GP project is ‘a go’
Georgia Pacific officials confirmed Monday that plans to invest an estimated $400 million into a new boiler at its Brewton plant that will make the facility energy independent.
Local plant manager Jeff Joyce made the announcement at the Brewton Rotary Club’s meeting. The project will likely begin in 2016 and is expected to bring a number of people to the area for the construction phase.
“This is a huge investment for our future,” Joyce told members. “This is a long-term, state-of-the-art project that is unparalleled in North America.”
The Brewton GP plant produces two products – white top consumer board that is seen on items such as pizza boxes, and SBS, which is used as high-end cosmetic packaging. The plant employs more than 450 people. Final approval for the project rested with the company’s corporate officials, and local employees were told last Wednesday of its approval, Joyce said.
There are many facets to the project, he said. In addition to a new boiler installation, funds will be used to construct a new centralized control room and to install other energy-saving measures.
“This investment will help us make gains in industry marks,” Joyce said. “It will help Brewton ‘catch up’ to other GP plants and make it more competitive overall. This mill is one that is in need of some upgrades to bring it in line with current technology, and this project will do that and take us to that playing field.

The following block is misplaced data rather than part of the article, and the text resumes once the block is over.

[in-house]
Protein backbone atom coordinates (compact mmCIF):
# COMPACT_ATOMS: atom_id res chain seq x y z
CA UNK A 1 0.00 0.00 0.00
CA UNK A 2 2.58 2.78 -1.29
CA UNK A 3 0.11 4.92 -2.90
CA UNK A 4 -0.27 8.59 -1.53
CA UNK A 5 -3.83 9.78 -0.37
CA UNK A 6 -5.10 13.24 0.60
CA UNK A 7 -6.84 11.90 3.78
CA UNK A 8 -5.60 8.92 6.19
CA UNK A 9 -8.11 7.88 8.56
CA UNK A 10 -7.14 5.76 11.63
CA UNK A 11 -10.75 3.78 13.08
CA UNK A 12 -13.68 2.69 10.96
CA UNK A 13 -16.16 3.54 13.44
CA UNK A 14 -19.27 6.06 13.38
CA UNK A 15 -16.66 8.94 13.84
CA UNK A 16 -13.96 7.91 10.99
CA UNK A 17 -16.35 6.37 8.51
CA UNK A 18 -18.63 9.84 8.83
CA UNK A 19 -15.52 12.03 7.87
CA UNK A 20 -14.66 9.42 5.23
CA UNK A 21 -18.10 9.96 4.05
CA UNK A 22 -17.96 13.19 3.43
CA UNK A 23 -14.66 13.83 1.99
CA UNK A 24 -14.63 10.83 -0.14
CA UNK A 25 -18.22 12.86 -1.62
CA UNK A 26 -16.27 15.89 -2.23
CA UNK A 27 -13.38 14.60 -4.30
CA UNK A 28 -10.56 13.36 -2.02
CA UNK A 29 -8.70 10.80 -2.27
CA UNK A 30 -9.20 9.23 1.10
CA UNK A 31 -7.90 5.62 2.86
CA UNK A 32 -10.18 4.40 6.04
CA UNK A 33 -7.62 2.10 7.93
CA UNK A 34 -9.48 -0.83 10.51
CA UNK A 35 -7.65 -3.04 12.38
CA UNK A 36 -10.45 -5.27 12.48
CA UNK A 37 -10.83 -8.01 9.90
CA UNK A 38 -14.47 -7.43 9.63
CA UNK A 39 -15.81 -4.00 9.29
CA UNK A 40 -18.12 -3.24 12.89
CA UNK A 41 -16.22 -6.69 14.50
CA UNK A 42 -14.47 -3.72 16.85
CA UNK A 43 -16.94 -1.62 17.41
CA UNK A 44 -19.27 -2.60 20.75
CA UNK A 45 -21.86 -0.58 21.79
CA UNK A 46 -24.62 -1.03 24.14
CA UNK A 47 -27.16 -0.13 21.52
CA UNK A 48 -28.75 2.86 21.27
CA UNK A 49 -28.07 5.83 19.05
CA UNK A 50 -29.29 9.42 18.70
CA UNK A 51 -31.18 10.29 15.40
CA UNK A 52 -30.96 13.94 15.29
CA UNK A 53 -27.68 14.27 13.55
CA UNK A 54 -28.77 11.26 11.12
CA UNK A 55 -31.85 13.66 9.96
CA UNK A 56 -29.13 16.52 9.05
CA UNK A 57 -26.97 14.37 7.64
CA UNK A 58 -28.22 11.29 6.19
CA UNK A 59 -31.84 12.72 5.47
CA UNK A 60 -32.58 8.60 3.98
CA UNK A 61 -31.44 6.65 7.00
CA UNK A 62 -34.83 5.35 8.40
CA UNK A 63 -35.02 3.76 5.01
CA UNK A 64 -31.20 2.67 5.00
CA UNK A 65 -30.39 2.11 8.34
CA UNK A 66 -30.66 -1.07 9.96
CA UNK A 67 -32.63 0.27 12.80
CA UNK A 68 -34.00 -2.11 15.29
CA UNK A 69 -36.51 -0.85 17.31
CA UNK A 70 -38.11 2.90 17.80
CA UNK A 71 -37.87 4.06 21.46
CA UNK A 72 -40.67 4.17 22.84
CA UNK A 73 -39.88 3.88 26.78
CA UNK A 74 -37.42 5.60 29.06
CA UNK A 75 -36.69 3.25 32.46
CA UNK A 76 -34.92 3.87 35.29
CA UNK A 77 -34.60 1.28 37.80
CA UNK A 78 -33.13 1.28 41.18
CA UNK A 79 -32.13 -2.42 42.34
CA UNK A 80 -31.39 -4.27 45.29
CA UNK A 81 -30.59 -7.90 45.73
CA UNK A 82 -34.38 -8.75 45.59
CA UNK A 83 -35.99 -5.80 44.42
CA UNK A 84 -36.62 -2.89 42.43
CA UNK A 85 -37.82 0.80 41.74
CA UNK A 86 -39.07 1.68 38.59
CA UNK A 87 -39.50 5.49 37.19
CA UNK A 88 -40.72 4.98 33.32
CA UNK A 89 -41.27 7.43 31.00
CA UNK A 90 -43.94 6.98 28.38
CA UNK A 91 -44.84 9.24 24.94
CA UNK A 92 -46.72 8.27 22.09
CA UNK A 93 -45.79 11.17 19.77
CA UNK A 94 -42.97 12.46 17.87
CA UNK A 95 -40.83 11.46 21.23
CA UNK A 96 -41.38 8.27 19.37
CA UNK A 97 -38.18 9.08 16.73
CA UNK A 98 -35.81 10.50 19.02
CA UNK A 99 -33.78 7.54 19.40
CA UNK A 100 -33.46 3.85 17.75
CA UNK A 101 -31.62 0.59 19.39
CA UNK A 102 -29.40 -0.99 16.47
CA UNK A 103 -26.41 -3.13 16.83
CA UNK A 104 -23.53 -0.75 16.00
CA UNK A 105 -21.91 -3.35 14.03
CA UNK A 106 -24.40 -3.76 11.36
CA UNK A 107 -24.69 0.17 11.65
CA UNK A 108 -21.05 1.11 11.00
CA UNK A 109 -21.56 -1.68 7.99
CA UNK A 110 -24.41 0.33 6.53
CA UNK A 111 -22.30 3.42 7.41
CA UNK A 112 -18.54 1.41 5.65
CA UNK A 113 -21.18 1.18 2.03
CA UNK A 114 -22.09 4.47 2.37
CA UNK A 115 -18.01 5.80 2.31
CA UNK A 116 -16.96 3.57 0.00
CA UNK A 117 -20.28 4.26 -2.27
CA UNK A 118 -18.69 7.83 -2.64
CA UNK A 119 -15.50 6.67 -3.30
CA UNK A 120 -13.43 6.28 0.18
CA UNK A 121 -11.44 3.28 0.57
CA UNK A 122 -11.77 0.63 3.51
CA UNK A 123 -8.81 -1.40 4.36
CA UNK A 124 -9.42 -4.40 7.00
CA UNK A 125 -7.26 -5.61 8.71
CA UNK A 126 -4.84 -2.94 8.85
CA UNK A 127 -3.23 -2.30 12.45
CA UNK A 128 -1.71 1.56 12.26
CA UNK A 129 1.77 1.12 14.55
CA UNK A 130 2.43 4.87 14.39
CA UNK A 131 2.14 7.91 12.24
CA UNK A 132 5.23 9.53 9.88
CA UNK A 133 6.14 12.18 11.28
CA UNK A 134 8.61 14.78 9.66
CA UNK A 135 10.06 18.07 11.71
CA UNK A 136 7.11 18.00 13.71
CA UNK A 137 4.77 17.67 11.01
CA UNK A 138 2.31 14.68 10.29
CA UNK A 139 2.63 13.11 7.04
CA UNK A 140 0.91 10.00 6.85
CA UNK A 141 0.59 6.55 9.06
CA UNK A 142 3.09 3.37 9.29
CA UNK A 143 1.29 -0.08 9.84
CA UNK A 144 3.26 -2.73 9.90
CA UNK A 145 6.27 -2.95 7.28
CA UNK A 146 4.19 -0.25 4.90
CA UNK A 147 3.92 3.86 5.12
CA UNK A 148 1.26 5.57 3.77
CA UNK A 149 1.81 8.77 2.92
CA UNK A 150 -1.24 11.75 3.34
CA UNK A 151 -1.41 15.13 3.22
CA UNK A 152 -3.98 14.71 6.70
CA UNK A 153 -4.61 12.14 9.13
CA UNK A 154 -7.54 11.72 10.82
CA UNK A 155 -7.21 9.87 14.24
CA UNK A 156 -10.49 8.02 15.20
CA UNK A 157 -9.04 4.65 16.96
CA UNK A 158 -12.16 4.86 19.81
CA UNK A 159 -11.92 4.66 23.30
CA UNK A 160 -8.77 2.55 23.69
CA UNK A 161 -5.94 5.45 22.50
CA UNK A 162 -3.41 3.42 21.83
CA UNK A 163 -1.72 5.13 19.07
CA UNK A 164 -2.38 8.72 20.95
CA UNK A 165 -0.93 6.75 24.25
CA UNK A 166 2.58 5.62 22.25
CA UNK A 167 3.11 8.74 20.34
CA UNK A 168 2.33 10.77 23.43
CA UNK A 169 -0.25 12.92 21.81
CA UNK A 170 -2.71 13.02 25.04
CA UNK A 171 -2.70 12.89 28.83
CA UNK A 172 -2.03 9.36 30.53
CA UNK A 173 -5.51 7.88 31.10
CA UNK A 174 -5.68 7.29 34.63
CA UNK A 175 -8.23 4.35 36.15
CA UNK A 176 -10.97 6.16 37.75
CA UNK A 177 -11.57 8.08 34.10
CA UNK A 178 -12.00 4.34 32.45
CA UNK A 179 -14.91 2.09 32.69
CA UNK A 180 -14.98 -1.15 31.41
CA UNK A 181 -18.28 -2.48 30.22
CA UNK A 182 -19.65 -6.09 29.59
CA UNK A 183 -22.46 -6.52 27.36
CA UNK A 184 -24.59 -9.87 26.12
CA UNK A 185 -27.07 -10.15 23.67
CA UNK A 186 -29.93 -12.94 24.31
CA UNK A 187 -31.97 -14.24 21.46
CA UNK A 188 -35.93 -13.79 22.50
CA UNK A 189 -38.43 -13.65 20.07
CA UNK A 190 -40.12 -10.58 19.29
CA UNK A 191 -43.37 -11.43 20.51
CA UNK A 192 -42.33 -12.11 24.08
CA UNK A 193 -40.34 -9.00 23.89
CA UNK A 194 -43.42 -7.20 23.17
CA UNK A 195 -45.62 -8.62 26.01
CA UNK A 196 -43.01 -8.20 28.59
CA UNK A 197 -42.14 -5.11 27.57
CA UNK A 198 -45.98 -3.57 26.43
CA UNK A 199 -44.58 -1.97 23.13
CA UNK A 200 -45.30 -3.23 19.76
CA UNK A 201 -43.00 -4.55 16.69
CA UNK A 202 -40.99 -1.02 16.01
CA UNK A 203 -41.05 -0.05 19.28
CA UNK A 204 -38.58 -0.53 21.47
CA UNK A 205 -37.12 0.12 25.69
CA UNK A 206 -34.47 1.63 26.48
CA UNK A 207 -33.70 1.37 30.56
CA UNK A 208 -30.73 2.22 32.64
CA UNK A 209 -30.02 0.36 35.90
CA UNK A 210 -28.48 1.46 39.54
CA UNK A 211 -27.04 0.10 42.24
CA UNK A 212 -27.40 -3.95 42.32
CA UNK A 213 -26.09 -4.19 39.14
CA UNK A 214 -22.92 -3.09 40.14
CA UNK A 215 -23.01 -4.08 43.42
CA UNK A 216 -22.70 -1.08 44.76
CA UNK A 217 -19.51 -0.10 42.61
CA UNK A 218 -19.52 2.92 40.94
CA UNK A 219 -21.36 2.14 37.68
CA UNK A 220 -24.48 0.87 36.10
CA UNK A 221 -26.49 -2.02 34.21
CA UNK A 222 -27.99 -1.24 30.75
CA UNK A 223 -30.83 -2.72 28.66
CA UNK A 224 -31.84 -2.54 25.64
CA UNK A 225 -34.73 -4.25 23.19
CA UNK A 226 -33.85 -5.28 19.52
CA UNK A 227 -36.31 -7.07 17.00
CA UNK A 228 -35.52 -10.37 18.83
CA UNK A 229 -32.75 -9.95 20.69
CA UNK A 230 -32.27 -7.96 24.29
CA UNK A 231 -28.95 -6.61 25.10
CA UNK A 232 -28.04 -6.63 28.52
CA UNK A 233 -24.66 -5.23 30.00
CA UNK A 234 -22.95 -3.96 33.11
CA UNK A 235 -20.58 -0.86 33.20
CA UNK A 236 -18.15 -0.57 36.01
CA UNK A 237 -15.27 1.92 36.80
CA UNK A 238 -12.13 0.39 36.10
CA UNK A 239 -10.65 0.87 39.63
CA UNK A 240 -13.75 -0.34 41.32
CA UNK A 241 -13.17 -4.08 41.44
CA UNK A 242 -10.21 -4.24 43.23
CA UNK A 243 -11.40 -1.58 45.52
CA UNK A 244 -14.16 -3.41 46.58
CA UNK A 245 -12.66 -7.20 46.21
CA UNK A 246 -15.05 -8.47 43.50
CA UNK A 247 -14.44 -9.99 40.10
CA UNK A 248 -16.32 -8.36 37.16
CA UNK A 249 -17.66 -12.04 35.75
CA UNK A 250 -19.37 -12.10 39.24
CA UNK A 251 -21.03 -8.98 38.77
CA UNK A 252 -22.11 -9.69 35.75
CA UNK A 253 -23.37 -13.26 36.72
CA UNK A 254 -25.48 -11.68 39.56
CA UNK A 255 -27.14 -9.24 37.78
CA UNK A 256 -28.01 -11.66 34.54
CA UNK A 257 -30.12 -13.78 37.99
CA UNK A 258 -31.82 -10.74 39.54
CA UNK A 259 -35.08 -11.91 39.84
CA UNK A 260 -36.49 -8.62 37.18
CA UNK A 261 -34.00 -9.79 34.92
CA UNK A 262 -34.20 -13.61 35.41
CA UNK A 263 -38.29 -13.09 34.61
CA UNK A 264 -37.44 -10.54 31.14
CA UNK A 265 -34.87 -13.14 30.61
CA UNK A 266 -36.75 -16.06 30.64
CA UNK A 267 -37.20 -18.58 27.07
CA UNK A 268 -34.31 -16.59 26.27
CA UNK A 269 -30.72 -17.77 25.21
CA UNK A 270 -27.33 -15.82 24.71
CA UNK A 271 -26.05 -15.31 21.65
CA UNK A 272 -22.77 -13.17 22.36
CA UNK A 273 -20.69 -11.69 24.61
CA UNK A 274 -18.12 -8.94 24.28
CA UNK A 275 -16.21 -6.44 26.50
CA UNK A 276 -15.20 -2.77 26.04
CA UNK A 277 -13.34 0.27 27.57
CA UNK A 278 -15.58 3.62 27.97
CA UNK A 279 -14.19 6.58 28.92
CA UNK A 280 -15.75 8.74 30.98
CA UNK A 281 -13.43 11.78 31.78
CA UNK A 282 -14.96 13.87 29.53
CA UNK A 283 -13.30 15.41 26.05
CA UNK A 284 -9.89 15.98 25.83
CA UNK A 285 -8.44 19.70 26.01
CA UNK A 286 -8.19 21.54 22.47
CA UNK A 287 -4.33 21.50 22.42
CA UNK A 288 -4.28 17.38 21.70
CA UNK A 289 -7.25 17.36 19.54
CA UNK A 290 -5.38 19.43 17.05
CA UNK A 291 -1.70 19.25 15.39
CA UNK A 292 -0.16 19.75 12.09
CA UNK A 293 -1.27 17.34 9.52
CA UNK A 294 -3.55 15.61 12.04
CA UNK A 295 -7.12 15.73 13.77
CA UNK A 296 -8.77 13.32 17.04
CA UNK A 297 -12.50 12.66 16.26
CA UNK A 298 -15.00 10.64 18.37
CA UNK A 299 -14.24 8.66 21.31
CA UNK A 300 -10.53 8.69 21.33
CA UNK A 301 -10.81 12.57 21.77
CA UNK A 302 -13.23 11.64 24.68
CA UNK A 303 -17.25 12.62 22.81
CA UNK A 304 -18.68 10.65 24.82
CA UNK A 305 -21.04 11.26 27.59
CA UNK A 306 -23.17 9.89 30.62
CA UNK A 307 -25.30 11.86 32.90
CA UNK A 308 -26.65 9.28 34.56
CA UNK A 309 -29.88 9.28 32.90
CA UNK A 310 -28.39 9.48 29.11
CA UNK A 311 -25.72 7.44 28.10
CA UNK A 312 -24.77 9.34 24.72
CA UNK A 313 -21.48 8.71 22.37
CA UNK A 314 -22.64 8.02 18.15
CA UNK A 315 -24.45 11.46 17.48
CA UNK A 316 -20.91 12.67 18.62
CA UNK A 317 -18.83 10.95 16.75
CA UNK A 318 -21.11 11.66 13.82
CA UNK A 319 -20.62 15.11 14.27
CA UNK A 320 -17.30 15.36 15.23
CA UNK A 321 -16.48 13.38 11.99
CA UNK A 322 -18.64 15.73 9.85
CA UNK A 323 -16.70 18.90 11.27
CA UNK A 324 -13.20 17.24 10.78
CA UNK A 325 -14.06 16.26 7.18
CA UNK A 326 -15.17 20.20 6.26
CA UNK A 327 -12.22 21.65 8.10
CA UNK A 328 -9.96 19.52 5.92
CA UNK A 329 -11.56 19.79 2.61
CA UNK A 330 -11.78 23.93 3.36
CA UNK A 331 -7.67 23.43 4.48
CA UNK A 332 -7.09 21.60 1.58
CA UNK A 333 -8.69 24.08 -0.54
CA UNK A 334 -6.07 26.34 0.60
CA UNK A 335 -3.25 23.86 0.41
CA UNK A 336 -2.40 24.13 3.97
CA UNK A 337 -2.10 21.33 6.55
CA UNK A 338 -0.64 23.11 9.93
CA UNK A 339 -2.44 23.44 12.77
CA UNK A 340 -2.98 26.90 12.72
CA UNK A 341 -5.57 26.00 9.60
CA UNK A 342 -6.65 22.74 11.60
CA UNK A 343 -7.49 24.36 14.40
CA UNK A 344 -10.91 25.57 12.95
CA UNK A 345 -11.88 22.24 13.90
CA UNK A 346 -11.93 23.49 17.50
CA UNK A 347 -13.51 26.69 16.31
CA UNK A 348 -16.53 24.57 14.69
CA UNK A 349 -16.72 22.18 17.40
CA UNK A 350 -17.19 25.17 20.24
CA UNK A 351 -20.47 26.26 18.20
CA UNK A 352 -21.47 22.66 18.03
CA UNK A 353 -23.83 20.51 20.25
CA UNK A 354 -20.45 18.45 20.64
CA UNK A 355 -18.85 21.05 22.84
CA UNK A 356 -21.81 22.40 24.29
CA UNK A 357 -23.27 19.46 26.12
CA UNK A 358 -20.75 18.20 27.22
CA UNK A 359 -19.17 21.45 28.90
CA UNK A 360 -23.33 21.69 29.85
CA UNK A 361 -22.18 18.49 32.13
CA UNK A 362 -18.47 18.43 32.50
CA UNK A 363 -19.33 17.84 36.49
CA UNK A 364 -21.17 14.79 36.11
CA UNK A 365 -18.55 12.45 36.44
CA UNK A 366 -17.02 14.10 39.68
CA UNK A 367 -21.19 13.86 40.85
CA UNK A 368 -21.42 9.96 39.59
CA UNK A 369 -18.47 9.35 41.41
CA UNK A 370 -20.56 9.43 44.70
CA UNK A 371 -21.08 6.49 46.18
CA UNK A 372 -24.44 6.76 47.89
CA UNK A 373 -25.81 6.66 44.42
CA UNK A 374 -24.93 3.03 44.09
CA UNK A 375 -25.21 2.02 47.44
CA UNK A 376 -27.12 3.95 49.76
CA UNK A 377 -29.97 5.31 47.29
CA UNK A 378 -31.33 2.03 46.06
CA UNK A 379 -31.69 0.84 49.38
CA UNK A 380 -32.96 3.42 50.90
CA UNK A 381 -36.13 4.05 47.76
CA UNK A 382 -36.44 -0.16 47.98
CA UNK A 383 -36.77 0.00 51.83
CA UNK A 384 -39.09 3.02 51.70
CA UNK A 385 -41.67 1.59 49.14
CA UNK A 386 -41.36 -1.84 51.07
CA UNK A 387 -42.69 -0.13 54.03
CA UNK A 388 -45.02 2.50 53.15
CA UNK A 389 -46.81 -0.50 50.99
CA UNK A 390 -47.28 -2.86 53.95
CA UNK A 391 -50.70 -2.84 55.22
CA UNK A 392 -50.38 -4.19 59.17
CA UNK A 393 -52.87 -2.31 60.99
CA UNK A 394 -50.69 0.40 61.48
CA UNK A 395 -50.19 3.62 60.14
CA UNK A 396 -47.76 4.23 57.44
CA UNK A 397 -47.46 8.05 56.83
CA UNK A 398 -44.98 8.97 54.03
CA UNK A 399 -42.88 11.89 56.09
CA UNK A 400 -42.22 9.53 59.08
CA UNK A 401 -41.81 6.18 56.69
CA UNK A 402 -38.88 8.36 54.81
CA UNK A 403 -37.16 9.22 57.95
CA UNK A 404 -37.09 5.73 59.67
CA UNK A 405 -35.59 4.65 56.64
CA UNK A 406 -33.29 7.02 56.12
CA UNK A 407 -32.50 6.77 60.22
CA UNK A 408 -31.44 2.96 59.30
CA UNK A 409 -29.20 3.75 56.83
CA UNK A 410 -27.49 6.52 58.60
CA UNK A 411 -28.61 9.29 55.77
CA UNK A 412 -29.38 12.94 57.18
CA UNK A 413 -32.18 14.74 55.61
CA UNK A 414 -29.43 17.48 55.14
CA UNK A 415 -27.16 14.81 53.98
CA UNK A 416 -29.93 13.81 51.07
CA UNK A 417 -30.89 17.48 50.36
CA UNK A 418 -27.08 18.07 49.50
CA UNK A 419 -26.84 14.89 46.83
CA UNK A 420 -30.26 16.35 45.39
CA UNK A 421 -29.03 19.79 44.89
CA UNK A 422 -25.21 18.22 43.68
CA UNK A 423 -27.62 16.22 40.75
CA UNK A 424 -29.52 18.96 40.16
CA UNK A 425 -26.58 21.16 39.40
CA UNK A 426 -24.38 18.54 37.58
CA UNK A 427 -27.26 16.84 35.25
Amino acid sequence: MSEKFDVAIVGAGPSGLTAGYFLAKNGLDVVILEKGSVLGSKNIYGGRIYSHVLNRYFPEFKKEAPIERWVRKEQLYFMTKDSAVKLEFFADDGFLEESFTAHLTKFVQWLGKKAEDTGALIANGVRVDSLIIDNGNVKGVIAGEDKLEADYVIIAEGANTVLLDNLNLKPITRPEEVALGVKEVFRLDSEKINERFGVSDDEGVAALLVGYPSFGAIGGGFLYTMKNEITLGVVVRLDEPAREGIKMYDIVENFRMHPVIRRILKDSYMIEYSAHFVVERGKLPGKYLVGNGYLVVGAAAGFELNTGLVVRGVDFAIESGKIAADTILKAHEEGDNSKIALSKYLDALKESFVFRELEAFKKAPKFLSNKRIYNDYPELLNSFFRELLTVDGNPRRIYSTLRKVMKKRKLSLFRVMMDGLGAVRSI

“And additionally, we buy a tremendous amount of power from Alabama Power,” Joyce said. “When this project is complete, what it will do is, instead of us purchasing energy, it will allow us to be energy self-sufficient.”
Work on the project is a “complex process” and will call for a significant labor presence in the area, Joyce said. And while the project won’t add additional long-term GP employees, Joyce said he could not speculate on the number of additional contractor workers.
“What I can say is that this will be an 18-month project,” he said. “It will take a while to ramp up, but we should be ready to start in early 2016.”
Joyce said community support was vital in bringing the project to fruition.
“Community support was vital,” he said. “We couldn’t have moved forward without it.”
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